Martha is later featured in a one-shot story entitled "Martha Johansson vs. Quentin Quire: 7½." Now relocated to the mutant safe haven of Utopia, Martha finds herself the appointed "arch-nemesis" for a newly revived Quentin Quire. Finding life on a higher plane to be "boring," Quentin revives himself and decides to become a villain and secretly destroy Utopia, claiming that the X-Men stole his idea to create a mutant nation. Making a game of his master plan, he gives Martha seven and a half minutes to attempt to stop him. Martha attempts to alert the X-Men and locate Quentin, but he manages to intercept and taunt her at each attempt, ultimately smashing her container and leaving her to die. Martha realizes that Quentin has infiltrated Cerebra to destroy the island and take revenge on the Cuckoos by trapping them in a mental loop. Martha outsmarts Quentin's plans by using her powers to tip off Celeste to an error in Quentin's mental loop. The Cuckoos are able to break free and quickly defeat him. They send help for Martha and thank her for saving them. Martha reflects on the experience, finding that she enjoyed it, and contemplates the possibility of taking up superheroism.[4]

Curse of the Mutants[edit]

Following her path in superheroism Martha possessed a sleeping Rogue to experience further heroics. In Rogue's body, followed by Ernst who looked after her unconscious brain, she met Damen, a vampire claiming she was his lover Rue reincarnated. As the event culminated Martha kissed him to experience vampirism via Rogue's absorption powers, but realized he was soulless. Distraught, Damen allowed Martha to end his existence.[5]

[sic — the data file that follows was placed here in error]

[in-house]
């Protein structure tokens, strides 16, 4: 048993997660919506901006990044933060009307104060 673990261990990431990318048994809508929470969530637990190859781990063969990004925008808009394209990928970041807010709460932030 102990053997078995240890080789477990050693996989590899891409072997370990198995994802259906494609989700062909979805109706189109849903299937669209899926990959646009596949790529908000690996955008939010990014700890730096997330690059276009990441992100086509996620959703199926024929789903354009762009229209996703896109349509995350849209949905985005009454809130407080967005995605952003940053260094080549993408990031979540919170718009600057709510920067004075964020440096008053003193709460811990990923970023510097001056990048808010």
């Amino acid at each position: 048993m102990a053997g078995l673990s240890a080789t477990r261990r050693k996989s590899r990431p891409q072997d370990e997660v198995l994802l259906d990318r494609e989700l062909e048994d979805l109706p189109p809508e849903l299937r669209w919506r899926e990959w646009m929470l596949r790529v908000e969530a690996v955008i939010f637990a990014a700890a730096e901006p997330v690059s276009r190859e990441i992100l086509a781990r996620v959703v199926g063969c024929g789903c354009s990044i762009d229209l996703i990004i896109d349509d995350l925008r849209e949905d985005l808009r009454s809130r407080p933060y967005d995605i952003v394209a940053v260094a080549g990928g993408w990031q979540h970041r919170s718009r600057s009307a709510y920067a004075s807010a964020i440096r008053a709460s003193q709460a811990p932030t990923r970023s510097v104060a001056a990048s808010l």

Regenesis[edit]

During the separation between the X-Men in two teams, Martha choose to stay at Utopia. At the request of Zero, she joins the Lights of Hope Summers. Through the use of Zero's techno-organic powers, Martha has received a new physical body very similar to Zero's, with her front lobe exposed. She has subsequently been seen sharing Zero's bed, though whether this is a depiction of intimacy or merely the only practical way for her to keep her new body is undetermined. During Zero's rampage on Utopia, Martha and Hope work together stopping him and sacrificing her new body in the process, but Hope saves her and she is back in a new brain canister. It is revealed that Martha's powers could negate Zero's with ease.[volume & issue needed]

Powers and abilities[edit]

Martha is a telepath, able to communicate mentally and manipulate the minds of other beings. In her introduction as an isolated brain Martha uses her telepathy to communicate through others near her, but typically only directs her telepathic speech to her classmate Ernst, who then repeats her comments to others.[6] She is able to telepathically override and control the motor functions of others. This allows her to temporarily negate the powers of other mutants, though she must be at close range to do so.[4] She can also project her consciousness into the minds of others, taking complete possession of their bodies while leaving her brain unconscious and vulnerable.[7]